Following a mixed methods approach (Creswell, 2003), this proposal results empirically from: i) a questionnaire applied to students from the 9th to 12th grades from four Portuguese border schools; ii) a content analysis of the reference management documents produced by these schools. The data collection thought the questionnaire occurred during the 2016-2017 school year in four schools from the Portugal’s border with Spain in the North, Centre, Alentejo and Algarve regions. 651 students from grades 9th to 12th answered the questionnaire. The data is now being analyzed through the IBM SPSS Statistics 24. This quantitative approach will allow us to spread our research to a nationwide coverage, reaching a greater diversity of students. This data will produce important information to underlie our study given the lack of empirical studies in these geographical contexts in the fields of youth and educational studies (Christou & Syprou, 2012; Silva, 2014). For this proposal, we focus on two subgroups of the questionnaire: “characteristics of resilient schools” (20 items) and “sense of belonging to school” (22 items). Student’s agreement with the items was asked in a 5 point Likert scale-ranging from “1 – I totally do not agree” to “5 – I totally agree”. This questionnaire was designed specifically to the national project above-mentioned. It was ethically validated by Ministry of Education. Regarding the reference management documents, we collected the Educational Projects of these 4 schools from their online platforms (the most recent Educational Projects available on their platforms). They were produced by the administrative and management schools’ bodies. During three years, these documents guide the school’s actions internally and in contact with the surrounding contexts (Batista, 2012). Through these documents we can reach the discourse on how these schools intend to develop their educational role, enabling a more comprehensive approach to inform our study. We will focus our analysis on strategies mobilized by these schools to promote students’ sense of belonging. The data will be analyzed through content analysis (Bardin, 2011), following an inductive perspective with emerging thematic categories. This procedure will inform us about different dimensions of strategies. For this proposal we will triangulate techniques of data collection and analysis (quantitative & qualitative), as well as contributions from the different school figures (young people, administrative and management schools’ bodies). These data are part of a larger project.
The empirical data is being organized and analyzed. At this time we can present some preliminary results. The “characteristics of resilient schools” scale reveals a high internal consistency (α > 0.9). Preliminary data suggests that the students consider that a culture of support/care and good infrastructures are the characteristics of resilient schools which they recognize more in their institutions. In turn, family involvement and interaction with the neighbor country seem to be the aspects that these young people less identify as presents in their schools. The “sense of belonging to school” subgroup is being introduced in a database for further analysis. Regarding the school’s management reference documents, preliminary data suggest that, in general, the participation of students in schools’ dynamics is valued, namely by promoting young people greater autonomy in the management of school clubs and spaces. One of the schools showed concern with the students reduced participation in the elaboration of the school’s structuring documents (school from Algarve). It is important to understand if the priority given to students’ participation is focused on isolated actions or on the promotion of students’ active connectedness towards school, participating in the school culture construction. Given that “[c]ontext is important to a person’s sense of belonging” (Chiu et al., 2016, pp. 176), we are committed to develop a study that may allow us and school actors to understand which dimensions of resilient schools may be fostered, as well as which actions schools are already taking to favor young people’s belonging. It may contribute to endorse the reflection on challenges to inclusion also because “belonging plays a role in connecting individuals to the social” (May, 2011, pp. 368) and these schools can be important mechanisms against marginalization of young people (Silva, 2014).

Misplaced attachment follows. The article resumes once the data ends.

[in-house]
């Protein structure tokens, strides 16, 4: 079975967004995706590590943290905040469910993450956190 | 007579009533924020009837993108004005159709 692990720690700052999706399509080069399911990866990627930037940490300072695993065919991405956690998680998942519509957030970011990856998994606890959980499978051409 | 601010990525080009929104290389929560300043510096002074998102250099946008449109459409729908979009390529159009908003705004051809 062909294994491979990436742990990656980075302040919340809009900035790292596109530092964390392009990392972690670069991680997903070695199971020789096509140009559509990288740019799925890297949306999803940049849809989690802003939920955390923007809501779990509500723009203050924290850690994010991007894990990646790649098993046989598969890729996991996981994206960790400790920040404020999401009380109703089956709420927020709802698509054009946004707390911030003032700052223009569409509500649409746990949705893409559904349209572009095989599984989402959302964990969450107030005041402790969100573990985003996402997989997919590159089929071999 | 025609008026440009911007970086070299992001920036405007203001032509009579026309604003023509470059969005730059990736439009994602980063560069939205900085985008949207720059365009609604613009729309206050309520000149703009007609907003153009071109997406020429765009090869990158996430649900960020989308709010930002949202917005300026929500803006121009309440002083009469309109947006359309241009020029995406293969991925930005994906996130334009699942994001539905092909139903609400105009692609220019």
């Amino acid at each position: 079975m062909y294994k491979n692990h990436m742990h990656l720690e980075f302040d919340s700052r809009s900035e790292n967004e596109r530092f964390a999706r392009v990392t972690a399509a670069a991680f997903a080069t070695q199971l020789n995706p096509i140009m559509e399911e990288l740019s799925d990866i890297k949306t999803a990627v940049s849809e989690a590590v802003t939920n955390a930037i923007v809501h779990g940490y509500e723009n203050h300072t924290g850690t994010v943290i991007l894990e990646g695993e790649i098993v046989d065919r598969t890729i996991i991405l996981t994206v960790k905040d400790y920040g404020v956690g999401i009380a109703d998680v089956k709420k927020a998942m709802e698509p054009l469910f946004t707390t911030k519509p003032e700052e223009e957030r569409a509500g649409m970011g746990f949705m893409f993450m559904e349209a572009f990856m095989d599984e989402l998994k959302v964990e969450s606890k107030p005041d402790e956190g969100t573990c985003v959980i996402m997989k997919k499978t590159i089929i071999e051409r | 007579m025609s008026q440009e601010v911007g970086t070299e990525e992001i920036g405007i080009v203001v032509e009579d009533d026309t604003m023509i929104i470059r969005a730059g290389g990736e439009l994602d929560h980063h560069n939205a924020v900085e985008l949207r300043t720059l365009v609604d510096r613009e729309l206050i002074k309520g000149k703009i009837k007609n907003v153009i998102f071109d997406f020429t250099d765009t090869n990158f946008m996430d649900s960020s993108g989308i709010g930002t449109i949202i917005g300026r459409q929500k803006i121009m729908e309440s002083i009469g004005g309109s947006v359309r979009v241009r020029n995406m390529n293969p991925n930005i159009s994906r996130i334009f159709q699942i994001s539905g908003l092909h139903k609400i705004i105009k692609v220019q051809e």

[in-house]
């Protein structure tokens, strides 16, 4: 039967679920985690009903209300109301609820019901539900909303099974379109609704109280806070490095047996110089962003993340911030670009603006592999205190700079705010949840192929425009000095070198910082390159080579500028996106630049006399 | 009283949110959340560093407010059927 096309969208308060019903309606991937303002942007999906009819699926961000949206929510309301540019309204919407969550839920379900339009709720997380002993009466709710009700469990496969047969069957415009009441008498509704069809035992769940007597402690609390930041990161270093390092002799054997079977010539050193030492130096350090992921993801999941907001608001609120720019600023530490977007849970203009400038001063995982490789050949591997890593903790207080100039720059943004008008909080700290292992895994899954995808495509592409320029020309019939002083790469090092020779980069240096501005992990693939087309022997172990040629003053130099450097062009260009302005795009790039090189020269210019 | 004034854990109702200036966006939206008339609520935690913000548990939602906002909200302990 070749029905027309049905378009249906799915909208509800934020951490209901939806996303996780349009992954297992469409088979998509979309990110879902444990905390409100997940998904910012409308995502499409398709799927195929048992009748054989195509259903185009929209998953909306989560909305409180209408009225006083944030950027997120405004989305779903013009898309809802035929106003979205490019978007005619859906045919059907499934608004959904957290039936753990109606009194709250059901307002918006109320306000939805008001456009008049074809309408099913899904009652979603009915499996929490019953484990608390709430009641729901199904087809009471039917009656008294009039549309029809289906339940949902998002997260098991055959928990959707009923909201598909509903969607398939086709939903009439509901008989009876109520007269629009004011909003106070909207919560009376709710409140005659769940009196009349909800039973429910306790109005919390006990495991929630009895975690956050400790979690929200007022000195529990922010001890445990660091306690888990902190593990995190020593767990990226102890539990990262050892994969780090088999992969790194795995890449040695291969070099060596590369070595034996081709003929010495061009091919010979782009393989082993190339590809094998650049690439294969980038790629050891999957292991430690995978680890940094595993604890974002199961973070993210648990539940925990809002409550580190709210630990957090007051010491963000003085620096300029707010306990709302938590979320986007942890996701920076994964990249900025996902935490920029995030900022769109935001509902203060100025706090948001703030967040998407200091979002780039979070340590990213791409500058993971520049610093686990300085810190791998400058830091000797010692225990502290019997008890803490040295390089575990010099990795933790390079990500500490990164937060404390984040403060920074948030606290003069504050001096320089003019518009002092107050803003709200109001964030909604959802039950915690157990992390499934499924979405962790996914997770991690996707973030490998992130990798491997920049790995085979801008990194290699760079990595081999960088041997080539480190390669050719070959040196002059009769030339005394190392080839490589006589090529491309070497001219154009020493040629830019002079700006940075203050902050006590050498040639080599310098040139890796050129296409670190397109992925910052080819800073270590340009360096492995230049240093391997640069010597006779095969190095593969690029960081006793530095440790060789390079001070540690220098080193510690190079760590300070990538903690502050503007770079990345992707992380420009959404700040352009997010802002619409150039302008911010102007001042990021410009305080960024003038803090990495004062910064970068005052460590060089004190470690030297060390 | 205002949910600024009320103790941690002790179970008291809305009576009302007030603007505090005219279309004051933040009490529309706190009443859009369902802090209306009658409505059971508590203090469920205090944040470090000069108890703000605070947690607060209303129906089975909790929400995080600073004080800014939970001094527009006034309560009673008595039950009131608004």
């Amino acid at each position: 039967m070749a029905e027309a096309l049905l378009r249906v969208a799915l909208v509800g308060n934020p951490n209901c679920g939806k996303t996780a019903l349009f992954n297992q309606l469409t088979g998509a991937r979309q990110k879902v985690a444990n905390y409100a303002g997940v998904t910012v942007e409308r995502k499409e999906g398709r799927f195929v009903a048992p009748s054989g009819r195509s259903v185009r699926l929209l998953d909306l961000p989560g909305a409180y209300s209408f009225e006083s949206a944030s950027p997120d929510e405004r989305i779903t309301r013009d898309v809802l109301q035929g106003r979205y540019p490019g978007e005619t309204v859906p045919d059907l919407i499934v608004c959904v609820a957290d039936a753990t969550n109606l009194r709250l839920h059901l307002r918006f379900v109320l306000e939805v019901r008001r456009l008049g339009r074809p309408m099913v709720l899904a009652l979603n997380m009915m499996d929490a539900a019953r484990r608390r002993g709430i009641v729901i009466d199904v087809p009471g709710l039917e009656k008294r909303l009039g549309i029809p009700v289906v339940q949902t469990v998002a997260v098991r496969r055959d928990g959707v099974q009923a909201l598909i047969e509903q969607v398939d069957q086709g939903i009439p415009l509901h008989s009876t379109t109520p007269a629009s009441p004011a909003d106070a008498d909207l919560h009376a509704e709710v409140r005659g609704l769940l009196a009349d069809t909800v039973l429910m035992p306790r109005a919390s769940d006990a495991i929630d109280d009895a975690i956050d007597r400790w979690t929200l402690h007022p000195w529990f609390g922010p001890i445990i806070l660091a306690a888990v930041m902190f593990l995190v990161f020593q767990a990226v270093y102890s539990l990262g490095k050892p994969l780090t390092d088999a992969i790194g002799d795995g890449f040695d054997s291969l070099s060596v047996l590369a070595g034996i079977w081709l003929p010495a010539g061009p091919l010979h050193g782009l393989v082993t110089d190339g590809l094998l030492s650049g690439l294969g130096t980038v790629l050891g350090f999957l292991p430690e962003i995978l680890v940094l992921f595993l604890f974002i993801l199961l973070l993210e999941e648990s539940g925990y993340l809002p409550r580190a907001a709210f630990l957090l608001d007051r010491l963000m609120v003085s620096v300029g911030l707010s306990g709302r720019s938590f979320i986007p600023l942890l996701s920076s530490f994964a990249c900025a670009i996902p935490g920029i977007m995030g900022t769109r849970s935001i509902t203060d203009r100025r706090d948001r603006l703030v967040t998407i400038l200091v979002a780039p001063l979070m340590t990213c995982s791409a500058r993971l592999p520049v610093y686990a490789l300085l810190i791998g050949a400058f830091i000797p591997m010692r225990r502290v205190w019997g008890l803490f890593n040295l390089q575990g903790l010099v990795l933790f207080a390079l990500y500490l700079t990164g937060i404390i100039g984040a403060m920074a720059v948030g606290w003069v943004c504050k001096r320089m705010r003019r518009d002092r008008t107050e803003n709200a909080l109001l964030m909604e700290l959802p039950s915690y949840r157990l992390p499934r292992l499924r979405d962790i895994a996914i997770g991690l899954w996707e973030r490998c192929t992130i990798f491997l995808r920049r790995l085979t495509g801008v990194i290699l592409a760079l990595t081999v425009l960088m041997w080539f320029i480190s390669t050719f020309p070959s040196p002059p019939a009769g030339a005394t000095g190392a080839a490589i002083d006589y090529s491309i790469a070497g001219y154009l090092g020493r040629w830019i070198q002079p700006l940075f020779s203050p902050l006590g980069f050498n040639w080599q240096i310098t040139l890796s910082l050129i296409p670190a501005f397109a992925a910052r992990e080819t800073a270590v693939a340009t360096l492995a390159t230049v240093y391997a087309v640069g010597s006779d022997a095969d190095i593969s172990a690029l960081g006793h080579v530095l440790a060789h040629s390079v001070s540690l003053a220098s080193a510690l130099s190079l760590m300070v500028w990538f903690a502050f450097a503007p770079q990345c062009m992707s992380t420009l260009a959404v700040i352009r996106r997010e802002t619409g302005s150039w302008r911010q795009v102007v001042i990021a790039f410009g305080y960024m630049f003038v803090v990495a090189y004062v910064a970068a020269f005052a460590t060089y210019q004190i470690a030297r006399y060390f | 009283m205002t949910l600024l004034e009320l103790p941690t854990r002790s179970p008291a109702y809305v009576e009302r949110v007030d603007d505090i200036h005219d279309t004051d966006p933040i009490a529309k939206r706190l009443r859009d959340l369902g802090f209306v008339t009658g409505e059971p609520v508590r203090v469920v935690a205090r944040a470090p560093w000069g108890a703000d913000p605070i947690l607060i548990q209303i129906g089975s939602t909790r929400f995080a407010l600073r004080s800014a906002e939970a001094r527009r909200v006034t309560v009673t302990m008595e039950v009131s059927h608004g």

Assembly of the Republic [AR] (2016). Resolução do Conselho de Ministros n.º 23/2016 de 11/04. Diário da República, 1.ª série, N.º 70, 1195-1196. Bardin, L. (2011). Análise de Conteúdo. Lisboa: Edições. Batista, S. (2012). A relação escola-comunidade: políticas e práticas. Lisboa: Projecto ESCXEL. Bourdieu, P. (1979). La Distinction – critique sociale du jugement. Paris: Minuit. Chiu, M., Chow, B., McBride, C., & Mol, S. (2015). Students’ Sense of Belonging at School in 41 Countries: Cross-Cultural Variability. Journal of Cross-Cultural Psychology, 47(2), 175-196. Christou, M., & Spyrou, S. (2012). Border Encounters: How Children Navigate Space and Otherness in an Ethnically Divided Society. Childhood, 19(3), 302- 316. Creswell, J. (2003). Research Design: Qualitative, Quantitative and Mixed Methods Approaches. Thousand Oaks: Sage. Downes, P., Nairz-Wirth, E., & Rusinaitė, V. (2016). Structural Indicators for Inclusive Systems in and around Schools, NESET II report. Luxembourg: Publications Office of the European Union. European Union/European Regional Development Fund [EU/ERDF] (2016). Versión Reprogramada: INTERREG V-A Espanha-Portugal (POCTEP). From http://www.poctep.eu/sites/default/files/documentos/1420/es_poctep_reprogramacion_v7_17_10_16_presentada_0.pdf Hadfield, M., Jopling, M., Noden, C., O’Leary, D., & Stott, A. (2006). (2006). What does the existing knowledge base tell us about the impact of networking and collaboration? A review of network-based innovations in education in the UK. Nottingham, UK: National College for School Leadership. May, V. (2011). Self, Belonging and Social Change. Sociology, 45(3), 363-378. Osterman, K. (2000). Students’ need for belonging in the school community. Review of Educational Research, 70(3), 323-367. Roberts, P., & Green, B. (2013). Researching Rural Places: on Justice and Rural Education. Qualitative Inquiry, 10(10), 765-774. Silva, S. (2014). Growing up in a Portuguese Borderland. In Spyrous Spyrou & Miranda Christou (Eds.), Children and Borders (62-77). London: Palgrave Macmillan. Silva, S., & Silva, A. (2016, August). Transitions to higher education during austerity times: expectations and challenges for young people from border regions. Poster presented at ECER 2016. University College Dublin, Dublin, Ireland. Stoll, L. (1998). School culture. School Improvement Network’s Bulletin, 9, 9-14. Ungar, M. (2012). Social Ecologies and Their Contribution to Resilience. In M. Ungar (Ed.), The Social Ecology of Resilience: A Handbook of Theory and Practice (13-31). New York: Springer. Whitney, S., Maras, M., & Schisler, L. (2012). Resilient schools: connections between districts and schools. Middle Grades Research Journal, 7, 35-50. Young, I. (2000). Inclusion and democracy. Oxford: Oxford University Press.